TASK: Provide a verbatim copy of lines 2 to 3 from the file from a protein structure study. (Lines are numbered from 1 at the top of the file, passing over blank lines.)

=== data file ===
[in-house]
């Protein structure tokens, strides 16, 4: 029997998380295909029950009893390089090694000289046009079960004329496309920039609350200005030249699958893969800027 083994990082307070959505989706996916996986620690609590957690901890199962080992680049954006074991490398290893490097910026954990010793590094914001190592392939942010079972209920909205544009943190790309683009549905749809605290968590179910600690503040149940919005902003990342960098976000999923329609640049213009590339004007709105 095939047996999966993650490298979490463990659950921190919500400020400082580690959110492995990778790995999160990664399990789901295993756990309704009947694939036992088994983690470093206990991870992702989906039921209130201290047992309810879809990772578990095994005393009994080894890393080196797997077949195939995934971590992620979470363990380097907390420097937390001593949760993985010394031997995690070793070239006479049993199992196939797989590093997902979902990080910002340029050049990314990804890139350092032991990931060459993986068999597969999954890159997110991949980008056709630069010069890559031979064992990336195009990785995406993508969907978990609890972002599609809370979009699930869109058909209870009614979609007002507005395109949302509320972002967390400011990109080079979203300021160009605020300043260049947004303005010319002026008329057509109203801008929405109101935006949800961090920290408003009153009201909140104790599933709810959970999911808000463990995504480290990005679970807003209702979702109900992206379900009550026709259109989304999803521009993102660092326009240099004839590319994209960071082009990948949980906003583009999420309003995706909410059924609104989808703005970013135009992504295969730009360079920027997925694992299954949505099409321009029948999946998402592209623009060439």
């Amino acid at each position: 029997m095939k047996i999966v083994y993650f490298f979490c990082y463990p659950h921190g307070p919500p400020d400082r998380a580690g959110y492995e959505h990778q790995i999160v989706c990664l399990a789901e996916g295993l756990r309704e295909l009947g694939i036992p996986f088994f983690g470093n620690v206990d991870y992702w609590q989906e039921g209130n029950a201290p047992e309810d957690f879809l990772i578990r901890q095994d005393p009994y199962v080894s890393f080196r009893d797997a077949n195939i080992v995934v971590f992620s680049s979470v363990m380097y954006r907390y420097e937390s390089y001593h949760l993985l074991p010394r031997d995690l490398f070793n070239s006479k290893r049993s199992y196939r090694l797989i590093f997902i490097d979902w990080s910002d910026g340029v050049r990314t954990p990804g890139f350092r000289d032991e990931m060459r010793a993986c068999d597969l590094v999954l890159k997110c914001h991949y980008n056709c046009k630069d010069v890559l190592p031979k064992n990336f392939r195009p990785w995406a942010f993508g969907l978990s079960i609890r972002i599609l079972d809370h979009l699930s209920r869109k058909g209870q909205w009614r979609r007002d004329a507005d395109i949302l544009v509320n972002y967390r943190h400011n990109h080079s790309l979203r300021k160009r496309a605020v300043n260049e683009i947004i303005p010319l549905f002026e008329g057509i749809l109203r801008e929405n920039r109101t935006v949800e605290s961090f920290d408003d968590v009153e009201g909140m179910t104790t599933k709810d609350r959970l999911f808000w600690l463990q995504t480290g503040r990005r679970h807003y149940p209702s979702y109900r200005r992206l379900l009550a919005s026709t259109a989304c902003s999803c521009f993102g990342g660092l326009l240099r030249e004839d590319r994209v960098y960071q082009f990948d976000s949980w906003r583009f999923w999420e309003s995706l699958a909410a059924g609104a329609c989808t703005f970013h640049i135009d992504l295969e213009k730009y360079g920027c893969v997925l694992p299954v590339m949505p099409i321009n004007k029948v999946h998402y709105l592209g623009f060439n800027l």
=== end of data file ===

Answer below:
């Protein structure tokens, strides 16, 4: 029997998380295909029950009893390089090694000289046009079960004329496309920039609350200005030249699958893969800027 083994990082307070959505989706996916996986620690609590957690901890199962080992680049954006074991490398290893490097910026954990010793590094914001190592392939942010079972209920909205544009943190790309683009549905749809605290968590179910600690503040149940919005902003990342960098976000999923329609640049213009590339004007709105 095939047996999966993650490298979490463990659950921190919500400020400082580690959110492995990778790995999160990664399990789901295993756990309704009947694939036992088994983690470093206990991870992702989906039921209130201290047992309810879809990772578990095994005393009994080894890393080196797997077949195939995934971590992620979470363990380097907390420097937390001593949760993985010394031997995690070793070239006479049993199992196939797989590093997902979902990080910002340029050049990314990804890139350092032991990931060459993986068999597969999954890159997110991949980008056709630069010069890559031979064992990336195009990785995406993508969907978990609890972002599609809370979009699930869109058909209870009614979609007002507005395109949302509320972002967390400011990109080079979203300021160009605020300043260049947004303005010319002026008329057509109203801008929405109101935006949800961090920290408003009153009201909140104790599933709810959970999911808000463990995504480290990005679970807003209702979702109900992206379900009550026709259109989304999803521009993102660092326009240099004839590319994209960071082009990948949980906003583009999420309003995706909410059924609104989808703005970013135009992504295969730009360079920027997925694992299954949505099409321009029948999946998402592209623009060439």
């Amino acid at each position: 029997m095939k047996i999966v083994y993650f490298f979490c990082y463990p659950h921190g307070p919500p400020d400082r998380a580690g959110y492995e959505h990778q790995i999160v989706c990664l399990a789901e996916g295993l756990r309704e295909l009947g694939i036992p996986f088994f983690g470093n620690v206990d991870y992702w609590q989906e039921g209130n029950a201290p047992e309810d957690f879809l990772i578990r901890q095994d005393p009994y199962v080894s890393f080196r009893d797997a077949n195939i080992v995934v971590f992620s680049s979470v363990m380097y954006r907390y420097e937390s390089y001593h949760l993985l074991p010394r031997d995690l490398f070793n070239s006479k290893r049993s199992y196939r090694l797989i590093f997902i490097d979902w990080s910002d910026g340029v050049r990314t954990p990804g890139f350092r000289d032991e990931m060459r010793a993986c068999d597969l590094v999954l890159k997110c914001h991949y980008n056709c046009k630069d010069v890559l190592p031979k064992n990336f392939r195009p990785w995406a942010f993508g969907l978990s079960i609890r972002i599609l079972d809370h979009l699930s209920r869109k058909g209870q909205w009614r979609r007002d004329a507005d395109i949302l544009v509320n972002y967390r943190h400011n990109h080079s790309l979203r300021k160009r496309a605020v300043n260049e683009i947004i303005p010319l549905f002026e008329g057509i749809l109203r801008e929405n920039r109101t935006v949800e605290s961090f920290d408003d968590v009153e009201g909140m179910t104790t599933k709810d609350r959970l999911f808000w600690l463990q995504t480290g503040r990005r679970h807003y149940p209702s979702y109900r200005r992206l379900l009550a919005s026709t259109a989304c902003s999803c521009f993102g990342g660092l326009l240099r030249e004839d590319r994209v960098y960071q082009f990948d976000s949980w906003r583009f999923w999420e309003s995706l699958a909410a059924g609104a329609c989808t703005f970013h640049i135009d992504l295969e213009k730009y360079g920027c893969v997925l694992p299954v590339m949505p099409i321009n004007k029948v999946h998402y709105l592209g623009f060439n800027l």